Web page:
The Anglican parish church is dedicated to the Holy Trinity and stands near Allington Hall. It is of Norman origin.
Holy Trinity Church is a Grade II listed building with British Heritage.
The Anglican parish church in East Allington is dedicated to Saint James and was built before 1550. It was fully restored in 1855. For at least a century it operated as a chapel of ease under Sedgebrook parish. This church was demolished shortly after the two villages were united. The graveyard still exists and a cross marks the site of the old church altar.
Here is a photograph of the Old St. James site and the old churchyard burial yard supplied by Yvonne PARKER (who retains the copyright):
There is a photograph of Holy Trinity Church on the Wendy PARKINSON Church Photos web site.
Here is a photograph of Holy Trinity Church supplied by Ron COLE (who retains the copyright):
Allington is one of those odd birds in the parish tree. The civil parish of Allington includes the two eclessiastical parishes of East Allington and West Allington. In ancient times, West Allington was an eclessiastical parish and East Allington was a chapelry (chapel of ease) of nearby Sedgebrook parish. There were two separate villages. East Allington was separated from the parish of Sedgebrook on 18 October 1872 and united with West Allington.
To further confuse things, East Allington is south and slightly west of West Allington. East Allington is north of Sedgebrook parish and West Allington is south of Long Bennington and Foston parishes. West of East Allington is Bottesford in Leicestershire. The two eclessiastical parishes cover about 2,100 acres of land.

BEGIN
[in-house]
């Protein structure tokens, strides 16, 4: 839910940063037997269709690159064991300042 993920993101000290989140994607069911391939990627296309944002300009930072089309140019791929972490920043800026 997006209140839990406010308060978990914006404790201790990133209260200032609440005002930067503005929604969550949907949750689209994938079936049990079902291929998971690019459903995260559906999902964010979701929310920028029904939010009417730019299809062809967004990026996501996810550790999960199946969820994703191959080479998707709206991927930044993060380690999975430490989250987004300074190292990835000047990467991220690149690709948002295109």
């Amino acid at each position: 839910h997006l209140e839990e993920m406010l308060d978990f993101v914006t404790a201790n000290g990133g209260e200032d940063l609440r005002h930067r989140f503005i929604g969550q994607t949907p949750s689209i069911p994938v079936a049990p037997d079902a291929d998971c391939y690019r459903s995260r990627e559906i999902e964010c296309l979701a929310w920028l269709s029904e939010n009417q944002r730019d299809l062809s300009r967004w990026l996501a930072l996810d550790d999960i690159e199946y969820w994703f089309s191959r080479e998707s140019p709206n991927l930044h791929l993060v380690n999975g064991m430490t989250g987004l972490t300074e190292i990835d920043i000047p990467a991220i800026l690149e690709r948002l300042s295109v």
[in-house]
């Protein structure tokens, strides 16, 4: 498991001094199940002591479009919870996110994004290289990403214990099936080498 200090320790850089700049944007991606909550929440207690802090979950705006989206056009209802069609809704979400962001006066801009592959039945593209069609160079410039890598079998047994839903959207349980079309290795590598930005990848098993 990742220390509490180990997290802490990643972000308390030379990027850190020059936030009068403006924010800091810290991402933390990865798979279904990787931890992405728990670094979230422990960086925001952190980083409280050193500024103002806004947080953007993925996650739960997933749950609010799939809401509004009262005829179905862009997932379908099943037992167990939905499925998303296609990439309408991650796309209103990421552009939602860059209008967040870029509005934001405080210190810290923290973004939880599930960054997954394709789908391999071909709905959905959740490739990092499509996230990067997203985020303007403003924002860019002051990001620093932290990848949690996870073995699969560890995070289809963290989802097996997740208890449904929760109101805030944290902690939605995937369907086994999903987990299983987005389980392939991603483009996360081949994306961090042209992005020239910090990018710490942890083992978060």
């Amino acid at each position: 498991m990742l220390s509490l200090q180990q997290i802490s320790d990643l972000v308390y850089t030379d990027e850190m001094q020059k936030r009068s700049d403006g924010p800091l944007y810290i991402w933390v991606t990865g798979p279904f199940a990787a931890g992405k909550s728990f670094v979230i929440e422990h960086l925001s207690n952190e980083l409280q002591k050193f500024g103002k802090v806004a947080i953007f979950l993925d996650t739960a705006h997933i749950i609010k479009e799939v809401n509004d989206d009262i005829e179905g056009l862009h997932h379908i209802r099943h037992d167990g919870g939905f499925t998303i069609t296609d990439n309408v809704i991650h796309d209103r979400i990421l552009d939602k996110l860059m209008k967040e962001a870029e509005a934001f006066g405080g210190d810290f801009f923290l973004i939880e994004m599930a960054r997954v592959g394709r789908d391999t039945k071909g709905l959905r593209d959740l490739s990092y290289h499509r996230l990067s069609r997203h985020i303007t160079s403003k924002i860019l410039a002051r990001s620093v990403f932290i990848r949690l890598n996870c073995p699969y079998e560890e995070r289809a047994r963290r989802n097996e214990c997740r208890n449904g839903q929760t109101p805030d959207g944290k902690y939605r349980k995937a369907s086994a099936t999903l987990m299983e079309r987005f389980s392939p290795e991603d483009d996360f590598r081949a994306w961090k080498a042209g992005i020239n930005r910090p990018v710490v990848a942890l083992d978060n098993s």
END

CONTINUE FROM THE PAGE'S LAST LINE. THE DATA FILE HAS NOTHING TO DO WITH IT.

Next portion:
The united village of Allington lies mostly in West Allington and partly in East Allington parish. It sits 4.5 miles north-west of Grantham and ten miles south-east from Newark. A little to the south of the village is an ancient Chalybeate spring called Saltwell. If you plan to visit:
The village has a web site with photographs and local information.
Take either the A52 trunk road west out of Grantham and turn north at Sedgebrook or take the A1 trunk road north as it passes Grantham and turn south at Foston.
The two parishes held a joint feast on Old Michaelmas Day.
Sewstern Lane is an old drove road (cattle or sheep driving) from ancient times. It is now Longmoor Lane through the villages of Sedgebrook and Allington and meets the A1 at Foston. It is likely that the drove road originally took a more westerly route.
"Allington: the story of a Linconshire village," by Brenda PASK, 1990, Ingelow Press Ltd., Boston, Lincolnshire, 48 pages, ISBN 09516-8880-4. A copy is at the Family History Library in Salt Lake City.
Allington Hall was a handsome stone mansion, residence of John Earle WELBY in 1871. The Hall had been built in 1660. There is a farm house in the village that is said to be the original ancient manor house.
Allington Hall is now a hotel.
There is a photo of the Hall on Geo-graph taken in 2012.
Allington is a common name across England. The name derives from the Old English aetheling+tun, meaning "farmstead of the princes". It was rendered as Adelinctune in the 1086 Domesday Book. [A. D. Mills, "A Dictionary of English Place-Names," Oxford University Press, 1991]
These surnames were taken from the 1872 White's Directory: AUCKLAND, BROUGHTON, BUTTERS, BUTTRESS, CAUNT, CLAY, EMINSON, FRENCH, HANDLEY, HARRISON, HOYES, MUXLOW, LOVITT, NEALE, SCRIMSHAW, SCRIMSHIRE, STOWKES, WELBY and WINTER.
These surnames were taken from the 1913 Kelly's Directory: AUCKLAND, BRIGGS, BURTON, BUTTERS, CRAGG, DOUBLEDAY, GOLDSMITH, HANDLEY, HARDY, IRWIN, KENWORTH, MUXLOW, NAYLOR, NOBES, PARTRIDGE, PIDD, SELBY, VOCE, WELBY, WILKINSON and WING.
The two parishes traditionally tended their poor as one township. Two charities provided a small annual gift for the poor, 40 shillings left by the Reverend BRADSHAW and 10 shillings left by the Reverend John CANN.